Another in the series. It is rare that in the very first pages of a book I know I’ll be marking passages and scribbling notes in the margins. Writing Down the Bones: Freeing the Writer Within is one such. Through two forewords and two prefaces, plus the first dozen or so pages, Natalie Goldberg and her introducers have dropped a number of gems and a few items that require commentary. Her writing instruction to Zen practice.
On page xxiv in the preface to the second edition, she quotes Kerouac:
Accept loss forever/Be submissive to everything, open, listening/No fear or shame in the dignity of your experience, language, and knowledge/Be in love with your life.
On the next pages, I came up with an idea for a writing prompt for the veterans’ workshop.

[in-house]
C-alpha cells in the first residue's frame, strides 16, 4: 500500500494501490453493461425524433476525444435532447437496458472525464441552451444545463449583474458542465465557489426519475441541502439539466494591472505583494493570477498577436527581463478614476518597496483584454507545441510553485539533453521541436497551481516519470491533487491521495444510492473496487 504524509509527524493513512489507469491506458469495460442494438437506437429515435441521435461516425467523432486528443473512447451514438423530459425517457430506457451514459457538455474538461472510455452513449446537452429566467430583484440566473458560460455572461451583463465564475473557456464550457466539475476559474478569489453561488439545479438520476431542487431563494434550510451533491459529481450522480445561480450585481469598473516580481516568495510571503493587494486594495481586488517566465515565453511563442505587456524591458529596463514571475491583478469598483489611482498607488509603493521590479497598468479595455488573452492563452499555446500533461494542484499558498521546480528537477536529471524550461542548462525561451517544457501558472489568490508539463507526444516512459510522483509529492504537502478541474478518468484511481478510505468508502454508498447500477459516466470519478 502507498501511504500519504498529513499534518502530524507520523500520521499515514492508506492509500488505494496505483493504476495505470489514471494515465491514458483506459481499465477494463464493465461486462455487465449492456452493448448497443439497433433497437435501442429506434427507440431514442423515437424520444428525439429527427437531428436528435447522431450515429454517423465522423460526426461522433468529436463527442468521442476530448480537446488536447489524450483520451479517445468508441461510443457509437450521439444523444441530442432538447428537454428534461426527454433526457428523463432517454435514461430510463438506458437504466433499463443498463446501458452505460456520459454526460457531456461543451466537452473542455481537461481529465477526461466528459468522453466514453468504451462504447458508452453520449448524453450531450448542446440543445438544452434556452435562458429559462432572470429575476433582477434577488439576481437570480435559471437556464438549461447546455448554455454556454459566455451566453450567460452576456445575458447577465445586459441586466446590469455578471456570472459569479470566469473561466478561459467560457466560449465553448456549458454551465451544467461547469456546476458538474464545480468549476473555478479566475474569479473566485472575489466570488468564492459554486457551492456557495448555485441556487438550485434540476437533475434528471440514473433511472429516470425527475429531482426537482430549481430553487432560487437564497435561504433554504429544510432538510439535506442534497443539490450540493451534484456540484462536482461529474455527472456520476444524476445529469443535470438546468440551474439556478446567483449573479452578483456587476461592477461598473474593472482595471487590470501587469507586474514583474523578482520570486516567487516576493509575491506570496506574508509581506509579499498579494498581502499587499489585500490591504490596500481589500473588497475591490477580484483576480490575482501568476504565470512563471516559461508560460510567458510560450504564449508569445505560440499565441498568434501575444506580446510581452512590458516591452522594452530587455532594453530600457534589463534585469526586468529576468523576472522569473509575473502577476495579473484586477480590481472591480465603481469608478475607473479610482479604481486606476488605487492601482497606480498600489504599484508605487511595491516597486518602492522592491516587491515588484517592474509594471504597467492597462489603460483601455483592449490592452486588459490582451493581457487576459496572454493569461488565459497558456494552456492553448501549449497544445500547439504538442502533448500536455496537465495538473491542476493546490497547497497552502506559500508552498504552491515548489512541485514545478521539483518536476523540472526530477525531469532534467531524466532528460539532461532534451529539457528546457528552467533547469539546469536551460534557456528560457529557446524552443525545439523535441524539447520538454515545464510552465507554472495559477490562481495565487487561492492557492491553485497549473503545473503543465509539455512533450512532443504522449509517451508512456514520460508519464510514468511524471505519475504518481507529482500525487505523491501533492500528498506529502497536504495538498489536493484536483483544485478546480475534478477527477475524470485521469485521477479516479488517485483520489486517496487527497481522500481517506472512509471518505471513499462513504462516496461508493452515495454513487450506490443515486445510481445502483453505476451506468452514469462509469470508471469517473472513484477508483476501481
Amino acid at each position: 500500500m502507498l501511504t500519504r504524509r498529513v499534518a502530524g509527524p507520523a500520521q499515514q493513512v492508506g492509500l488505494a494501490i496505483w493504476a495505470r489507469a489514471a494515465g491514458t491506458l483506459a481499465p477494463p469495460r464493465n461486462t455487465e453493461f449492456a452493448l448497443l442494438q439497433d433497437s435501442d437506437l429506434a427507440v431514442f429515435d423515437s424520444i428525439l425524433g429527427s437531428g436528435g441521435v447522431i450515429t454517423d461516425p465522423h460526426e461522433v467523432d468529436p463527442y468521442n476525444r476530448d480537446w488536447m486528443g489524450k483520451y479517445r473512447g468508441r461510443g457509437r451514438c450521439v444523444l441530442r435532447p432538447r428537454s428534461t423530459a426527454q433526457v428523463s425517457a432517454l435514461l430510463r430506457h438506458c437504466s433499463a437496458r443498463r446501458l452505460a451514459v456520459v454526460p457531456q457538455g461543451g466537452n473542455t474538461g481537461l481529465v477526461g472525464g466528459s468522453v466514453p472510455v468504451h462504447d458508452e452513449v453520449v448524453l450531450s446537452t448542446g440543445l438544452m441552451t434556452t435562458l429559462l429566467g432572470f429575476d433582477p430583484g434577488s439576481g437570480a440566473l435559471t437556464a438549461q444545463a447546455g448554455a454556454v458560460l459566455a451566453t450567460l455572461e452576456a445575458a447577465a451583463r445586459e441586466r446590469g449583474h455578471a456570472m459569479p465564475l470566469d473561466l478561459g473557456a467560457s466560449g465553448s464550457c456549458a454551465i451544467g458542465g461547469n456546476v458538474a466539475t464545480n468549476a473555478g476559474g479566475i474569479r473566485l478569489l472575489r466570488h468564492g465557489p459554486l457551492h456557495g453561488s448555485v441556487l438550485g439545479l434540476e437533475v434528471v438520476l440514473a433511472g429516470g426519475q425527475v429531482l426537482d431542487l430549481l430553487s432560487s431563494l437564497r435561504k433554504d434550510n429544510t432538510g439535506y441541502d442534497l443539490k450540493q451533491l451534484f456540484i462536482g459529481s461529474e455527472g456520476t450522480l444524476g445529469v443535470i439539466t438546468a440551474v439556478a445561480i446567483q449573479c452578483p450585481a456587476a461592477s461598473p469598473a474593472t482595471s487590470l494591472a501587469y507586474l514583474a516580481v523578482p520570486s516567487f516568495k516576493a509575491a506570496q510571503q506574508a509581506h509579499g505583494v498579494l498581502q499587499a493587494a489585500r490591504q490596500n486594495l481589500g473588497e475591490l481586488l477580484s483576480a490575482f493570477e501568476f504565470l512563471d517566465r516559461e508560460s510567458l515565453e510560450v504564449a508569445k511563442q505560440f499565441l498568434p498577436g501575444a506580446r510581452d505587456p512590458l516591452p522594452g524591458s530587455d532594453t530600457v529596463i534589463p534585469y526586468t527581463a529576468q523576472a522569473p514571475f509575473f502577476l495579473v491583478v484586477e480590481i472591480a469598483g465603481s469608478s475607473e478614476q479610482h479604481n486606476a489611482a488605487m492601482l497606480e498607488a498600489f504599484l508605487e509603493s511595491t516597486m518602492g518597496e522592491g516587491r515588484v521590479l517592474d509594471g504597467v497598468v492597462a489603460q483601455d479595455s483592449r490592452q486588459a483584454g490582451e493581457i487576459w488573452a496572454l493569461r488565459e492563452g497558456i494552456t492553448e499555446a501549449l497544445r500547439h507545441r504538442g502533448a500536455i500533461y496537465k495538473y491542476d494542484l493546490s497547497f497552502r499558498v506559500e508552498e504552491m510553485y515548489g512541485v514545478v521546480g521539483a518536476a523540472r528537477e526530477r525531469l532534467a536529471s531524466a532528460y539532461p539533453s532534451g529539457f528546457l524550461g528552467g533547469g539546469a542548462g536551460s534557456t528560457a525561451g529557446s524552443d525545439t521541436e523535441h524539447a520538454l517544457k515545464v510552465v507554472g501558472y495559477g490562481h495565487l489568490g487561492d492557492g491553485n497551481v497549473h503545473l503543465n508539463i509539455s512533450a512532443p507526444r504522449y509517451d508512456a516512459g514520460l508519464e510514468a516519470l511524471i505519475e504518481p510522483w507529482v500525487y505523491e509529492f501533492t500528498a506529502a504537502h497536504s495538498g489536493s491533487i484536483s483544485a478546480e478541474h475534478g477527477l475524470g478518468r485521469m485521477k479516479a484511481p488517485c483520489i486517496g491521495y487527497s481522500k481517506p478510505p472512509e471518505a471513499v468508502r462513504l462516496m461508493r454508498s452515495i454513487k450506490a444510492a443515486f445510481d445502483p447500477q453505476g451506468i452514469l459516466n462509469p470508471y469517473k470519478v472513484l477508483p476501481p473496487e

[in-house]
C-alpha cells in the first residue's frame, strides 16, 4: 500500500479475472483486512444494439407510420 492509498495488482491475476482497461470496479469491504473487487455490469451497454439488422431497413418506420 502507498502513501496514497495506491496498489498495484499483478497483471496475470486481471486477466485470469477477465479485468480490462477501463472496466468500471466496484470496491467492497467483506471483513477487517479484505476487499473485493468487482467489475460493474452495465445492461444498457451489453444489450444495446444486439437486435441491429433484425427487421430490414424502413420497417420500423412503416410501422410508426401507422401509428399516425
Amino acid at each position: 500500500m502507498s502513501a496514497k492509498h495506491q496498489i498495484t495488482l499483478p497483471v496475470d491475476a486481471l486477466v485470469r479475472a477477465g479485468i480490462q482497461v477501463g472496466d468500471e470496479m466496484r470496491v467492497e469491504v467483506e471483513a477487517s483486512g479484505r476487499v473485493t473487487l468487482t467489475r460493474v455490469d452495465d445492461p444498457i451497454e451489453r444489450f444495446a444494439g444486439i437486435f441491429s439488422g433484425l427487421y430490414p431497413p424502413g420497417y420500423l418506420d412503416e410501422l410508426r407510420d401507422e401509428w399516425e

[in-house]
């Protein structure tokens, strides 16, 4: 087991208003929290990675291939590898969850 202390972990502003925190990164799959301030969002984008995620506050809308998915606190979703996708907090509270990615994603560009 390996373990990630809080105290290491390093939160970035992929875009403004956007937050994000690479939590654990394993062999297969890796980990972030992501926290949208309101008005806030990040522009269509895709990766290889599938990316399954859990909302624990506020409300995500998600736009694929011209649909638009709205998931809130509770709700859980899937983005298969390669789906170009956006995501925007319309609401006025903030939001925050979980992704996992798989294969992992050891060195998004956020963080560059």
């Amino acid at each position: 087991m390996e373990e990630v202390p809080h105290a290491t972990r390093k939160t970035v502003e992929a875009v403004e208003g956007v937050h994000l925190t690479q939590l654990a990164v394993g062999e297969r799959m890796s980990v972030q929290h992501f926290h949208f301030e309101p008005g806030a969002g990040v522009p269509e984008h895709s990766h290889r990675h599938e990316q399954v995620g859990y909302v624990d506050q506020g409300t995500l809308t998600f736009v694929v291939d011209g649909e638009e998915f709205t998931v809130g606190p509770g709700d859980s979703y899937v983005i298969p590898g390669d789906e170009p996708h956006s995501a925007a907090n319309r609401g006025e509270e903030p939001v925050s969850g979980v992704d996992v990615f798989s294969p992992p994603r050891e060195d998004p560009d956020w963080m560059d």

And I found reinforcement for my own observation that pen and paper are important: “You want to be able to feel that the connection and texture of the pen on the paper.” The paper should be large to encourage large thoughts. Ms. Goldberg suggests a large drawing pad. Or go even bigger: “Try skywriting.”
And there’s the reminder: “Inspiration means ‘breathing in.’ “
In “Writing as a Practice” she observes that the opening sentences, even chapters of each day, should be liberating. One is allowed to say, “I am free to write the worst junk in the world.”
And I did — by taking her suggestion to do the twenty-minute exercise. And, no, I’m not going to reproduce it because a few hours later, I can barely read the writing.
This book is an inspiration in every sense of the word.